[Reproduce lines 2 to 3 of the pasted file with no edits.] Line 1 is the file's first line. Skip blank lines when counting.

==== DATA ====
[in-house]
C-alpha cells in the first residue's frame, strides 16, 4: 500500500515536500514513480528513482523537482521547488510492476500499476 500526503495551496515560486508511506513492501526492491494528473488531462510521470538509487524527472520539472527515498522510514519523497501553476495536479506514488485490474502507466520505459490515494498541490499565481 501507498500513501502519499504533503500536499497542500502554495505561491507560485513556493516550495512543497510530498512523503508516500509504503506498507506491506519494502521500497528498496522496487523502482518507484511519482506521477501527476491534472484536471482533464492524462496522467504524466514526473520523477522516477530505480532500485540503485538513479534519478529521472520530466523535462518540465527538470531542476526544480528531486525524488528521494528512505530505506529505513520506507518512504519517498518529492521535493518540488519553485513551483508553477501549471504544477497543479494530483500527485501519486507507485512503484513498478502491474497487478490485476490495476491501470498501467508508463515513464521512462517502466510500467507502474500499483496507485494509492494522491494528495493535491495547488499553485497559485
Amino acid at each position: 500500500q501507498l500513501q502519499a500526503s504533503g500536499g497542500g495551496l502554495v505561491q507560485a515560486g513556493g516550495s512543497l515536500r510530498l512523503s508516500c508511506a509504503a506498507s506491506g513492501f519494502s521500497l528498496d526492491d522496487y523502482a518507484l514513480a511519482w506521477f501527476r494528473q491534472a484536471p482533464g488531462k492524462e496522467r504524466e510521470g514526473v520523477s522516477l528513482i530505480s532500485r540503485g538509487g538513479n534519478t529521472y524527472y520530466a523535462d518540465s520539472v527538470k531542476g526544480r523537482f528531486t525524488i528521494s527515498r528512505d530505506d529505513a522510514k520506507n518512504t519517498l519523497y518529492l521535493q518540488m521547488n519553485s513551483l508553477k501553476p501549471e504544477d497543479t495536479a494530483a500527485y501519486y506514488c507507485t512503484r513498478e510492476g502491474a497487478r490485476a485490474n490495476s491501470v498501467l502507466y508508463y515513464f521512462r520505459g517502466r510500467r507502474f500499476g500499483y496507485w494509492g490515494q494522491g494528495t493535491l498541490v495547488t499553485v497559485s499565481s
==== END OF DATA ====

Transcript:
C-alpha cells in the first residue's frame, strides 16, 4: 500500500515536500514513480528513482523537482521547488510492476500499476 500526503495551496515560486508511506513492501526492491494528473488531462510521470538509487524527472520539472527515498522510514519523497501553476495536479506514488485490474502507466520505459490515494498541490499565481 501507498500513501502519499504533503500536499497542500502554495505561491507560485513556493516550495512543497510530498512523503508516500509504503506498507506491506519494502521500497528498496522496487523502482518507484511519482506521477501527476491534472484536471482533464492524462496522467504524466514526473520523477522516477530505480532500485540503485538513479534519478529521472520530466523535462518540465527538470531542476526544480528531486525524488528521494528512505530505506529505513520506507518512504519517498518529492521535493518540488519553485513551483508553477501549471504544477497543479494530483500527485501519486507507485512503484513498478502491474497487478490485476490495476491501470498501467508508463515513464521512462517502466510500467507502474500499483496507485494509492494522491494528495493535491495547488499553485497559485
Amino acid at each position: 500500500q501507498l500513501q502519499a500526503s504533503g500536499g497542500g495551496l502554495v505561491q507560485a515560486g513556493g516550495s512543497l515536500r510530498l512523503s508516500c508511506a509504503a506498507s506491506g513492501f519494502s521500497l528498496d526492491d522496487y523502482a518507484l514513480a511519482w506521477f501527476r494528473q491534472a484536471p482533464g488531462k492524462e496522467r504524466e510521470g514526473v520523477s522516477l528513482i530505480s532500485r540503485g538509487g538513479n534519478t529521472y524527472y520530466a523535462d518540465s520539472v527538470k531542476g526544480r523537482f528531486t525524488i528521494s527515498r528512505d530505506d529505513a522510514k520506507n518512504t519517498l519523497y518529492l521535493q518540488m521547488n519553485s513551483l508553477k501553476p501549471e504544477d497543479t495536479a494530483a500527485y501519486y506514488c507507485t512503484r513498478e510492476g502491474a497487478r490485476a485490474n490495476s491501470v498501467l502507466y508508463y515513464f521512462r520505459g517502466r510500467r507502474f500499476g500499483y496507485w494509492g490515494q494522491g494528495t493535491l498541490v495547488t499553485v497559485s499565481s